Friday, June 6, 2014

Board Game Review: The Cave

The Cave is a game in which two-to-five players take the role of speleologists competing to earn the most prestige for exploring a newly-discovered cave system. The board begins with only a single tile at the cave's entrance and then progressively fills itself out as players explore beyond the starting point, laying new tiles for each section of the cave that they choose to explore. Along the way, players will face perilous drops, tight crevices, flooded chambers, and underground wonders. To get the credit for these discoveries, players will need to be well-prepared with the right gear for the job, and will have to use their limited actions and resources wisely before returning to base camp to resupply. Whoever manages their resources best and explores the most of the cave wins the game. 

I was drawn to The Cave for a lot of reasons, but the primary factor was that I liked the idea of an easy-going, tile-laying exploration game that I could play with a variety of people. Seeing your cave expand the longer you play, shaping itself into its own unique configuration each time you play is very appealing, and the theme of scientists exploring a cave is something that I think everyone can enjoy. More importantly, the rules are simple enough to learn that this game could be played by just about anyone. The Cave is therefore a pretty good game to play with friends and family members who aren't very big gamers, but I find it a little disappointing to play in any other context besides that. 

The biggest problem I have with The Cave is that there's virtually no player interaction in the gameplay. In the four games I've played, it's basically felt like a "multiplayer solitaire" where each player goes off in their own direction and does their own thing with zero regard for what everyone else is doing, because it doesn't really matter. There's no direct competition and no way to play off of one another, except to swoop in and claim something that someone else placed but didn't have enough actions or resources to explore. Otherwise, everyone is basically playing the game separately and there's no reason to care about what's happening on other players' turns.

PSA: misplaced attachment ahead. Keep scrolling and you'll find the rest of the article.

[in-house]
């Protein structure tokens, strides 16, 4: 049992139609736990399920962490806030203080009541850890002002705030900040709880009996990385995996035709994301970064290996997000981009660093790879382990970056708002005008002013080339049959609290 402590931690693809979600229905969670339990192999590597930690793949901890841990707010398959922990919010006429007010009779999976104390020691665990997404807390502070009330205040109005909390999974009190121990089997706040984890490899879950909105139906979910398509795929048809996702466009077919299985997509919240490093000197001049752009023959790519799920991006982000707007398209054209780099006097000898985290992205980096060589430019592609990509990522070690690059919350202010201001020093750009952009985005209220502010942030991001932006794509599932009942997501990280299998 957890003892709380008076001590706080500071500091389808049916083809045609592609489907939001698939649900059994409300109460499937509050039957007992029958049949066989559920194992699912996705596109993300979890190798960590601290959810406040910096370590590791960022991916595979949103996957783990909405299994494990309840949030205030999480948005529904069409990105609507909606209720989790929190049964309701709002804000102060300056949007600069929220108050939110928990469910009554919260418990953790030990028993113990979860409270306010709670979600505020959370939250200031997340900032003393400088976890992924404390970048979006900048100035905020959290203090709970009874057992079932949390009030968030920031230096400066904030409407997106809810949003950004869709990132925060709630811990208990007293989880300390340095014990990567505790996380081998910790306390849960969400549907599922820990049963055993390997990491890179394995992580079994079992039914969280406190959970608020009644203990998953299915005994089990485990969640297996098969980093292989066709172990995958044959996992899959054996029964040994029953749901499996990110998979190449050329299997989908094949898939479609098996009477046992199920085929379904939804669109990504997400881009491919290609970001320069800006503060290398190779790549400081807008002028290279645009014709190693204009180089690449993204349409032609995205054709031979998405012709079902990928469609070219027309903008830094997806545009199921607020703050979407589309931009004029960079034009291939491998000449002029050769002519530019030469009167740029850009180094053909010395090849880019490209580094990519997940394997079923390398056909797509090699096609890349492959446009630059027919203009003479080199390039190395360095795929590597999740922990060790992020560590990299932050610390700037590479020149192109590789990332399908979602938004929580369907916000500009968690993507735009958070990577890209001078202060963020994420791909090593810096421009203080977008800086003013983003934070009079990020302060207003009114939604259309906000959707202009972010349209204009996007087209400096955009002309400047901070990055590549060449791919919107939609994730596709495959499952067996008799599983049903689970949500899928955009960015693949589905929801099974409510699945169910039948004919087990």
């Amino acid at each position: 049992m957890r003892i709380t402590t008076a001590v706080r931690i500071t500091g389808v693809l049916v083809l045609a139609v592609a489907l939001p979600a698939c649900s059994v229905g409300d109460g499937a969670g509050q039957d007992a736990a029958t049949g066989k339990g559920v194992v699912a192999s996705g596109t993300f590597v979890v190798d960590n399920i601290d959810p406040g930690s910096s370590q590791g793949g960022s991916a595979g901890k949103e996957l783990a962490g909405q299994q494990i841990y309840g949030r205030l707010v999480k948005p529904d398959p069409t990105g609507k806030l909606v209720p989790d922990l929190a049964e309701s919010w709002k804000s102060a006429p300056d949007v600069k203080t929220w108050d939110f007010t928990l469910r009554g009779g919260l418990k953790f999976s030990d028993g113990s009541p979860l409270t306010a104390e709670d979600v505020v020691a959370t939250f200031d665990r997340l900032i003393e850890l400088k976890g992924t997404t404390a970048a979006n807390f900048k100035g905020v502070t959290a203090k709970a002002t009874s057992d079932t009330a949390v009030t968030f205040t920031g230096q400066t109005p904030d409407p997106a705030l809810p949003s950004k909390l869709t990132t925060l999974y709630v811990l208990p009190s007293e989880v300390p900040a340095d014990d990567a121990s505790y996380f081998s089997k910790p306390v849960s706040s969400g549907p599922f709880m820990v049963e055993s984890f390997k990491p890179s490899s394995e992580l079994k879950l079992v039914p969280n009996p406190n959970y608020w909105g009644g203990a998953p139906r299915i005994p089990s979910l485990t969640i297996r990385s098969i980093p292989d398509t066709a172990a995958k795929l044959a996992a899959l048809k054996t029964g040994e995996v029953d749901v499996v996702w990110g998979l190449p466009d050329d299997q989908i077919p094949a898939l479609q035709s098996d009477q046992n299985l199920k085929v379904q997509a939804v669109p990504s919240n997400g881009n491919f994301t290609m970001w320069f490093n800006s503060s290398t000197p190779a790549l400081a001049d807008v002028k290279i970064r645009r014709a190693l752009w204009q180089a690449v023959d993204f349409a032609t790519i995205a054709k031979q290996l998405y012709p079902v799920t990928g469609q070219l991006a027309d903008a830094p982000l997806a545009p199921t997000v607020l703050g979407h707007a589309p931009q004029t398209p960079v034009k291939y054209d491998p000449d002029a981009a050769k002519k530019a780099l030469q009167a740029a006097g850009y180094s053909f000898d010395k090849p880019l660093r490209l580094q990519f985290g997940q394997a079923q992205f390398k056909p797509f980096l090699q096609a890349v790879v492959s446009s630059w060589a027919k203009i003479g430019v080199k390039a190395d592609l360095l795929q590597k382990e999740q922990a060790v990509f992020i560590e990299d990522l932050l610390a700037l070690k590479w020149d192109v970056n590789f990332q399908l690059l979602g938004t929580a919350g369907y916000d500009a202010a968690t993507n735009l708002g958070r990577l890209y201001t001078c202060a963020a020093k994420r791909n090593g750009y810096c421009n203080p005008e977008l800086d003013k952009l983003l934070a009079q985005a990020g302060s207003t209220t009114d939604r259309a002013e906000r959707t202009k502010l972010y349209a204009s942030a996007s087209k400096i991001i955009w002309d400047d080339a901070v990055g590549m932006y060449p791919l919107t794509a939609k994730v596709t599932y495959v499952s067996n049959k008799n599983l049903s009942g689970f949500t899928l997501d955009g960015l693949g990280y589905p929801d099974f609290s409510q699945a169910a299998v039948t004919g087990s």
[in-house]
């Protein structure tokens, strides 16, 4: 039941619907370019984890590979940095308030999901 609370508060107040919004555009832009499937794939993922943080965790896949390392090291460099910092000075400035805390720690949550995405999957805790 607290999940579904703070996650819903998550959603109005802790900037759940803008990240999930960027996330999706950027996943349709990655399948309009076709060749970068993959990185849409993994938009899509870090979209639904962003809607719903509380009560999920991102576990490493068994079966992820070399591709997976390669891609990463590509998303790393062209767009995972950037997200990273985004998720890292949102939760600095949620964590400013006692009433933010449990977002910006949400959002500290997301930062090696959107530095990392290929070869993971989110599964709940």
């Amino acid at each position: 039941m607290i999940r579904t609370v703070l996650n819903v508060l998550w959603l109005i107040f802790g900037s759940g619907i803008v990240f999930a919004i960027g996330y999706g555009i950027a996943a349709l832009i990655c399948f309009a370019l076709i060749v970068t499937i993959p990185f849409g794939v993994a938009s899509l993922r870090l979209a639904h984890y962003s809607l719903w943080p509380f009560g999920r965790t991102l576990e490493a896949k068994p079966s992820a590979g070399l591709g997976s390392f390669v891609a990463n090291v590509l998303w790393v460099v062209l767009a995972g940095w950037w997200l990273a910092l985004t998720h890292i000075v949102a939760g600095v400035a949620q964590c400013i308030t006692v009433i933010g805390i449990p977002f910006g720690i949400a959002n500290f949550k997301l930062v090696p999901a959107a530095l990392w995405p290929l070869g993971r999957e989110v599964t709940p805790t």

The starting tile for a four-player game, with the five types of special tiles.

That characteristic works well in a casual family environment where a group might prefer a more peaceful scenario, but I've found it quite boring whenever I've played with my more serious gaming friends. When I play games, I like to be engaged in what's happening, but in The Cave, I don't have to pay attention to what happens when it's not my turn, and I usually feel kind of bored just sitting around waiting for my turn to come up again. Again, that works well in a more casual environment where you might not want such an intense game, so that you can just enjoy the conversation and company without being too distracted by the game, but that doesn't say very good things about the game itself if you're playing it specifically to not pay attention to it, because it's not one of the most engaging games out there.

The game presents the player with a lot of seemingly interesting choices in terms of how you want to pack your backpack, where you want to go in the cave, and how you want to orient tiles when you place them, but the element of choice often feels like an illusion to me. When exploring a new section of the cave, the decision of where to place the tile or how to orient it is sometimes completely arbitrary, and other times there's only one legal placement for it -- often times, it feels like your decision doesn't really matter, or the decision is made for you by the rules. You might place a new tile and think "I could explore that," but in reality you have to go back to base camp instead, because you're almost out food and don't want to spend the next four turns crawling back to base camp one tile at a time. One option is clearly a bad decision, while the other is the only reasonable choice you can make in that scenario, so there's often little thought or strategy influencing your decisions. 

When packing your backpack, you can go with the recommended "balanced loadout" that leaves you prepared for a little bit of everything -- ropes to climb down descent tiles, oxygen to explore underwater, an inflatable raft to cross underground lakes, a camera to take photographs, and food -- or you can choose to swap some equipment out in favor of other resources, thus taking a more specialized role in exploration. That sounds cool in theory, but I've found that you can't deviate too far from a balanced loadout without being punished heavily for it, because you never know what you're going to encounter up ahead. It seems like a fun case of "risk vs reward," but in my experience it's been "all risk, no reward."

A player board with inventory packed, and a reference guide on the right.